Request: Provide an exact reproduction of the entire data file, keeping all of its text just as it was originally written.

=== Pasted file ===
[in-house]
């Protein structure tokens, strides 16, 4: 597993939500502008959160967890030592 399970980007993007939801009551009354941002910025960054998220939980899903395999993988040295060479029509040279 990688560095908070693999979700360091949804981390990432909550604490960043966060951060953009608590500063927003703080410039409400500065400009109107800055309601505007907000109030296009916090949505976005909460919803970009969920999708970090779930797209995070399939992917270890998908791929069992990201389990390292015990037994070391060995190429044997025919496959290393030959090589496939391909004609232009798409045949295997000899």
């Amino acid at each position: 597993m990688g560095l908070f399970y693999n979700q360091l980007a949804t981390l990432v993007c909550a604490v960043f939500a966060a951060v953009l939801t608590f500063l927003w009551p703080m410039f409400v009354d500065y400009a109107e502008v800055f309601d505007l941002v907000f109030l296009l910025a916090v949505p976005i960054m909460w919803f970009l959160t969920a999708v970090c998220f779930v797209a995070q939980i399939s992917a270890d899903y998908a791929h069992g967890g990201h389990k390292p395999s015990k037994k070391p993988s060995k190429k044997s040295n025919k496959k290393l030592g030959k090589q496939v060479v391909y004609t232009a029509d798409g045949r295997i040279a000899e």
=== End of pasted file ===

[in-house]
């Protein structure tokens, strides 16, 4: 597993939500502008959160967890030592 399970980007993007939801009551009354941002910025960054998220939980899903395999993988040295060479029509040279 990688560095908070693999979700360091949804981390990432909550604490960043966060951060953009608590500063927003703080410039409400500065400009109107800055309601505007907000109030296009916090949505976005909460919803970009969920999708970090779930797209995070399939992917270890998908791929069992990201389990390292015990037994070391060995190429044997025919496959290393030959090589496939391909004609232009798409045949295997000899």
């Amino acid at each position: 597993m990688g560095l908070f399970y693999n979700q360091l980007a949804t981390l990432v993007c909550a604490v960043f939500a966060a951060v953009l939801t608590f500063l927003w009551p703080m410039f409400v009354d500065y400009a109107e502008v800055f309601d505007l941002v907000f109030l296009l910025a916090v949505p976005i960054m909460w919803f970009l959160t969920a999708v970090c998220f779930v797209a995070q939980i399939s992917a270890d899903y998908a791929h069992g967890g990201h389990k390292p395999s015990k037994k070391p993988s060995k190429k044997s040295n025919k496959k290393l030592g030959k090589q496939v060479v391909y004609t232009a029509d798409g045949r295997i040279a000899e």